An interesting difference between the way the dragon and the phoenix are shown in decorations is that the dragon is used to fill all the space available on a vase for example, while the phoenix is used to fill specific space in the decoration such as around trees, rocks, and flowers. The symbol of the phoenix has appeared on objects in China for over 7000 years. Often in jade and originally on good-luck totems. During the Han period, 2,200 years ago, the Red Bird represented south as the cardinal direction honoured by the Shang. The Phoenix symbol was often depicted in a pair with a male and female phoenix facing each other.

In the Chinese art of placement, known as feng shui, the phoenix figures prominently, representing the south point of the compass, for south was considered the ideal way for one's house to face. In The Feng Shui Handbook, Master Lam Kam Chuen writes: A mythical bird that never dies, the phoenix flies far ahead to the front, always scanning the landscape and distant space. It represents our capacity for vision, for collecting sensory information about our environment and the events unfolding within it. The phoenix, with its great beauty, creates intense excitement and deathless inspiration.The phoenix was also used to mark the location where treasure was buried.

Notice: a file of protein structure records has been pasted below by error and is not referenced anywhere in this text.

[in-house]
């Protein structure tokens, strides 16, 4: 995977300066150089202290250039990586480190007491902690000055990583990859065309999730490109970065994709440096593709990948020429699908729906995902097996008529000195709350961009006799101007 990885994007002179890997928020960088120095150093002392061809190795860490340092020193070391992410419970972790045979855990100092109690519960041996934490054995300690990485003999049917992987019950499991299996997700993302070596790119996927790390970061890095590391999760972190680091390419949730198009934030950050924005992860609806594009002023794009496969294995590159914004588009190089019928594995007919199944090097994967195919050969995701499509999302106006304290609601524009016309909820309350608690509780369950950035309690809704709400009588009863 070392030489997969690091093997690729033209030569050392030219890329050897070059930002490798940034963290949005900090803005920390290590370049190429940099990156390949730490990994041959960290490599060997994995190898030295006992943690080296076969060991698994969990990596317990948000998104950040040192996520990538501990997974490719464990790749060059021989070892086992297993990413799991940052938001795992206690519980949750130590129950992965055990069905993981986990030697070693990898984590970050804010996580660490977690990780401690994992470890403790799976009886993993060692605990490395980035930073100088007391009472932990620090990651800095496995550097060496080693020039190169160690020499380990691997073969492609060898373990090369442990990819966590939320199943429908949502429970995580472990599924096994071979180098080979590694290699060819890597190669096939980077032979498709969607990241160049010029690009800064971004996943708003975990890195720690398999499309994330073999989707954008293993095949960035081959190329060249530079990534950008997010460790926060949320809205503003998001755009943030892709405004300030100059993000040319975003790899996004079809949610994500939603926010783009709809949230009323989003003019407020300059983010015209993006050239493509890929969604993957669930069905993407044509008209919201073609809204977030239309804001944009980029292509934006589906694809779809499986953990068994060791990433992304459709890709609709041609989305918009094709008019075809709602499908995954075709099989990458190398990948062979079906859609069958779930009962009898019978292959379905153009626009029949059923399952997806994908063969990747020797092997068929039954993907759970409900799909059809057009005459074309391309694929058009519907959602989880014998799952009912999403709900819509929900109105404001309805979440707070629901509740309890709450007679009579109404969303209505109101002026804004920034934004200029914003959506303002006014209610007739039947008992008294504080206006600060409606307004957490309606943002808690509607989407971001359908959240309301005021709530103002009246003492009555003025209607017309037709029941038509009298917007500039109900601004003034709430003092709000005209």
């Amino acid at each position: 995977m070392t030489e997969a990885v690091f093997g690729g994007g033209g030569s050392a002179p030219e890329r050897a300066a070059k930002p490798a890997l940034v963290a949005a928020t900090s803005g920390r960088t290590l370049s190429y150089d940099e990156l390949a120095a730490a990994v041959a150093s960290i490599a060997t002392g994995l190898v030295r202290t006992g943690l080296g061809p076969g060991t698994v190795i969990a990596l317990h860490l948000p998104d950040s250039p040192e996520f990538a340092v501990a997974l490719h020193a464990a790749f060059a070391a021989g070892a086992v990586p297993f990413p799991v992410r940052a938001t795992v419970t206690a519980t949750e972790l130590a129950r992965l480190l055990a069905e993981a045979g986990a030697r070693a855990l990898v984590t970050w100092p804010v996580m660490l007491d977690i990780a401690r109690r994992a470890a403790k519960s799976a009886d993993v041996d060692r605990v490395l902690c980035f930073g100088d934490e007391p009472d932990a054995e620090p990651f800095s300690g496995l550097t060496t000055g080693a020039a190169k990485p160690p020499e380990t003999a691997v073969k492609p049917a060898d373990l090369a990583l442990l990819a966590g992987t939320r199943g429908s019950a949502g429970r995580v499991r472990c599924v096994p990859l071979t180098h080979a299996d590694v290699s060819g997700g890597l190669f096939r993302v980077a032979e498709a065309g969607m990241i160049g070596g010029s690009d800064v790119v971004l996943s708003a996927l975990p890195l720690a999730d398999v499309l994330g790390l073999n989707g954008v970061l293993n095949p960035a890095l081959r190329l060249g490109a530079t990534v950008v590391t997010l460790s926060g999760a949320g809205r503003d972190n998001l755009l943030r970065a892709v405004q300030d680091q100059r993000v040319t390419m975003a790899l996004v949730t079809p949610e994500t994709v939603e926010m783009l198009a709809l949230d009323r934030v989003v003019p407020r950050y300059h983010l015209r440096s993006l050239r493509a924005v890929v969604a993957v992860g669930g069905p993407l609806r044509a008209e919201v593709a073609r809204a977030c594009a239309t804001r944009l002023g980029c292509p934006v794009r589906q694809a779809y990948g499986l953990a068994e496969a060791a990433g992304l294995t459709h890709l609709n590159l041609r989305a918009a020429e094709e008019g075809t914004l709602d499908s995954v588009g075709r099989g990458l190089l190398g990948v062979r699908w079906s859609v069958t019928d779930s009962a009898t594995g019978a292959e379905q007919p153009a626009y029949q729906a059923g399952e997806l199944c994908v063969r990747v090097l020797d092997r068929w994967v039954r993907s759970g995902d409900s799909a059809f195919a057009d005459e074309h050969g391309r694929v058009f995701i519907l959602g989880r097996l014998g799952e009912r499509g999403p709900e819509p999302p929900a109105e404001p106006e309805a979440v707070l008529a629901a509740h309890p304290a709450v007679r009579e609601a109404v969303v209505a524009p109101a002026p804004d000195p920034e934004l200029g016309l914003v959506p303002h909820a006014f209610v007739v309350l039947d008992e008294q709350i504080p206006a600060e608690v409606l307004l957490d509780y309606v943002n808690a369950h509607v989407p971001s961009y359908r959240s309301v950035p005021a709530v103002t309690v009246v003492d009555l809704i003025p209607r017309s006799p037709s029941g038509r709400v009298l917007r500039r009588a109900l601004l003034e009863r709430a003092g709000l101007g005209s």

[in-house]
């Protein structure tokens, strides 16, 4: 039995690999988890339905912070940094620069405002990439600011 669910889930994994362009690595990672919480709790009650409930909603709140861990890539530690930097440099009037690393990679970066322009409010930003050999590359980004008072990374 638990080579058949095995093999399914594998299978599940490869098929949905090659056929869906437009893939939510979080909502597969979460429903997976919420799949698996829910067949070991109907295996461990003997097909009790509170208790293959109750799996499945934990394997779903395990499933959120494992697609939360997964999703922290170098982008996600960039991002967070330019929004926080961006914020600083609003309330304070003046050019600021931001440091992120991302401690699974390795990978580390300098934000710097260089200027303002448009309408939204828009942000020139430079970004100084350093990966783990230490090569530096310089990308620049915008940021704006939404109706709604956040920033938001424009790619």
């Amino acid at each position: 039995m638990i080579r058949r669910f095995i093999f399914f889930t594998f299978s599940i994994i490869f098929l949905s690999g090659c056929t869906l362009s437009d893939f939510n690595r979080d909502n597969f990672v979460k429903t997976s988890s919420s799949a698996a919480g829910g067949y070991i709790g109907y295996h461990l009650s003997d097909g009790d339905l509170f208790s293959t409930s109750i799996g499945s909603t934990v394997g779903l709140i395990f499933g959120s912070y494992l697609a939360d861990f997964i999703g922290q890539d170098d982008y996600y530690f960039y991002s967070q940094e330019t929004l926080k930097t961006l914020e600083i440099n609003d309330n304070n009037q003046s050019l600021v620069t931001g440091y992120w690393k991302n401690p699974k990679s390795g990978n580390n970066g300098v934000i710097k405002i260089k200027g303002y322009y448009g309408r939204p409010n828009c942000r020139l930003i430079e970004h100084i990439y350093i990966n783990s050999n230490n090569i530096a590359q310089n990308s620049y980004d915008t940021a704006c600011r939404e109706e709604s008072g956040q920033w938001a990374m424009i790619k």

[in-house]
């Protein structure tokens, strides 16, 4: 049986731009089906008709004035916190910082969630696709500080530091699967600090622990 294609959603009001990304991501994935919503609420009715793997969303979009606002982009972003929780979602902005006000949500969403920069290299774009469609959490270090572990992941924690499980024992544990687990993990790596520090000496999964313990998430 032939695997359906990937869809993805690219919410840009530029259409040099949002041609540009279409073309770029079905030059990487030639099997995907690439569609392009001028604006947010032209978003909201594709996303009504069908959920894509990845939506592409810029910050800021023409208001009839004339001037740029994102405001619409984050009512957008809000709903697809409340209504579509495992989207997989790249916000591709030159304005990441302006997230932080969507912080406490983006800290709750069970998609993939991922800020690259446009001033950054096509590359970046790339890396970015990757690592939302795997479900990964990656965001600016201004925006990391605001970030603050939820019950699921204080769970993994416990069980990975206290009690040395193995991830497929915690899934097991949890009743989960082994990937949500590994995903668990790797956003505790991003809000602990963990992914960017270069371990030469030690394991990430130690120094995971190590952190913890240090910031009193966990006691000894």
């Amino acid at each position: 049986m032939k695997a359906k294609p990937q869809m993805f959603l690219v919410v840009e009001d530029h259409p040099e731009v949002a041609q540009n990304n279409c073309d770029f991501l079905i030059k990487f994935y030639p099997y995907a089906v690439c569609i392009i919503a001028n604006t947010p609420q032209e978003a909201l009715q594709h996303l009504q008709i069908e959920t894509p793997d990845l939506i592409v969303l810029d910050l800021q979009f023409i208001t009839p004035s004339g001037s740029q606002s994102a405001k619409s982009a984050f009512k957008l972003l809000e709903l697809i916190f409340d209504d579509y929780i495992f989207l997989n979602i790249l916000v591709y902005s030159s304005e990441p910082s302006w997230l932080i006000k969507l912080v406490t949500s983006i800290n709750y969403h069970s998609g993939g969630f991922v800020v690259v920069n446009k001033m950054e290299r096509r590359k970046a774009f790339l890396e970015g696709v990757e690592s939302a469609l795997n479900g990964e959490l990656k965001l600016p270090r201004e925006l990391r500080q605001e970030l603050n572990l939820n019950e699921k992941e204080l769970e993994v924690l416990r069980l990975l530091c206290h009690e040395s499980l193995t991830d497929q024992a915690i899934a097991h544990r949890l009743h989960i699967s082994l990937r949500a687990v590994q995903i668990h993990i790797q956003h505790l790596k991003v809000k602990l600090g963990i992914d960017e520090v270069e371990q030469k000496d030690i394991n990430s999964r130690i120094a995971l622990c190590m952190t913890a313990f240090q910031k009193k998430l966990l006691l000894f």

If a phoenix was used to decorate a house it symbolized the loyalty and honesty of the people that lived there. Depictions of the phoenix were placed on tomes and graves. A common depiction was of the phoenix shown with spread wings, often in the act of attacking snakes with its strong talons.

The right to wear jewellery depicting the phoenix was reserved for important people, a phoenix design showed the wearer as a person of high moral values. T'ang dynasty gold phoenix hair ornaments lent the wearer the protection and majesty of the bird.